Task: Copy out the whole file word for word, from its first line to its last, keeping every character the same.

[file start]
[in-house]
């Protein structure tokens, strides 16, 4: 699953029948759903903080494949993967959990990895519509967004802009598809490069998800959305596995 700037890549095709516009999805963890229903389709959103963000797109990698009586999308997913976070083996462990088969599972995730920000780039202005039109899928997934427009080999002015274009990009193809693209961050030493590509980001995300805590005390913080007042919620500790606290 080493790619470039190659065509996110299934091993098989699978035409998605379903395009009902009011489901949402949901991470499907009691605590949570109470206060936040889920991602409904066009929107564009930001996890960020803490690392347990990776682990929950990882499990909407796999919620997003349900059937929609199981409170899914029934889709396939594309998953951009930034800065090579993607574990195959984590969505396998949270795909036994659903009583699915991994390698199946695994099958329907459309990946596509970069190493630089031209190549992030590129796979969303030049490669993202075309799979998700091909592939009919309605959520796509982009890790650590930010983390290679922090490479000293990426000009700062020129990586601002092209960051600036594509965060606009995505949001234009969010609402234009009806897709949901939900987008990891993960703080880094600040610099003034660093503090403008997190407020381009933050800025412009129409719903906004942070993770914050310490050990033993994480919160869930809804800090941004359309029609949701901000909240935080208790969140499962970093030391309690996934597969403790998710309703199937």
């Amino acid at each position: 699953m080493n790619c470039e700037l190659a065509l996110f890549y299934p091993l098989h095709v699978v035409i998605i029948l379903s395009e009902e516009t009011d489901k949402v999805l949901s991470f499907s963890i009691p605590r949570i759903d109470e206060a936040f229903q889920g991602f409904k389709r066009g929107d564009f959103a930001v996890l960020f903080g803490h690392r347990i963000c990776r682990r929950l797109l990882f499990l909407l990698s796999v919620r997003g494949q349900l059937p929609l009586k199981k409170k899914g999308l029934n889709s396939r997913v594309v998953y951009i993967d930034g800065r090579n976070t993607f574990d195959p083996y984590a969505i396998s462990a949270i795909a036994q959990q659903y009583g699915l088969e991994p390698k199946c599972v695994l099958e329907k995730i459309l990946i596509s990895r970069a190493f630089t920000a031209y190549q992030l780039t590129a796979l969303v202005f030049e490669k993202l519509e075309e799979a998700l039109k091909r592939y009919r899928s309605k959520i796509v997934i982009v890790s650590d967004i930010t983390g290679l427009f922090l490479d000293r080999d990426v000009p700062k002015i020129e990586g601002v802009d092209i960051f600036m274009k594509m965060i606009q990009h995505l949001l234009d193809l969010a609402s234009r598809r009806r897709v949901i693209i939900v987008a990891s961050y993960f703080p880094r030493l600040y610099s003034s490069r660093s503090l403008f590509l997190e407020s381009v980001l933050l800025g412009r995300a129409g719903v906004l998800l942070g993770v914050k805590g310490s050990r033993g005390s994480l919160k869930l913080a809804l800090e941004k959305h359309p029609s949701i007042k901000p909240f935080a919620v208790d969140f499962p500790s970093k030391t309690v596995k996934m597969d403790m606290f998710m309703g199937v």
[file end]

[in-house]
């Protein structure tokens, strides 16, 4: 699953029948759903903080494949993967959990990895519509967004802009598809490069998800959305596995 700037890549095709516009999805963890229903389709959103963000797109990698009586999308997913976070083996462990088969599972995730920000780039202005039109899928997934427009080999002015274009990009193809693209961050030493590509980001995300805590005390913080007042919620500790606290 080493790619470039190659065509996110299934091993098989699978035409998605379903395009009902009011489901949402949901991470499907009691605590949570109470206060936040889920991602409904066009929107564009930001996890960020803490690392347990990776682990929950990882499990909407796999919620997003349900059937929609199981409170899914029934889709396939594309998953951009930034800065090579993607574990195959984590969505396998949270795909036994659903009583699915991994390698199946695994099958329907459309990946596509970069190493630089031209190549992030590129796979969303030049490669993202075309799979998700091909592939009919309605959520796509982009890790650590930010983390290679922090490479000293990426000009700062020129990586601002092209960051600036594509965060606009995505949001234009969010609402234009009806897709949901939900987008990891993960703080880094600040610099003034660093503090403008997190407020381009933050800025412009129409719903906004942070993770914050310490050990033993994480919160869930809804800090941004359309029609949701901000909240935080208790969140499962970093030391309690996934597969403790998710309703199937």
């Amino acid at each position: 699953m080493n790619c470039e700037l190659a065509l996110f890549y299934p091993l098989h095709v699978v035409i998605i029948l379903s395009e009902e516009t009011d489901k949402v999805l949901s991470f499907s963890i009691p605590r949570i759903d109470e206060a936040f229903q889920g991602f409904k389709r066009g929107d564009f959103a930001v996890l960020f903080g803490h690392r347990i963000c990776r682990r929950l797109l990882f499990l909407l990698s796999v919620r997003g494949q349900l059937p929609l009586k199981k409170k899914g999308l029934n889709s396939r997913v594309v998953y951009i993967d930034g800065r090579n976070t993607f574990d195959p083996y984590a969505i396998s462990a949270i795909a036994q959990q659903y009583g699915l088969e991994p390698k199946c599972v695994l099958e329907k995730i459309l990946i596509s990895r970069a190493f630089t920000a031209y190549q992030l780039t590129a796979l969303v202005f030049e490669k993202l519509e075309e799979a998700l039109k091909r592939y009919r899928s309605k959520i796509v997934i982009v890790s650590d967004i930010t983390g290679l427009f922090l490479d000293r080999d990426v000009p700062k002015i020129e990586g601002v802009d092209i960051f600036m274009k594509m965060i606009q990009h995505l949001l234009d193809l969010a609402s234009r598809r009806r897709v949901i693209i939900v987008a990891s961050y993960f703080p880094r030493l600040y610099s003034s490069r660093s503090l403008f590509l997190e407020s381009v980001l933050l800025g412009r995300a129409g719903v906004l998800l942070g993770v914050k805590g310490s050990r033993g005390s994480l919160k869930l913080a809804l800090e941004k959305h359309p029609s949701i007042k901000p909240f935080a919620v208790d969140f499962p500790s970093k030391t309690v596995k996934m597969d403790m606290f998710m309703g199937v």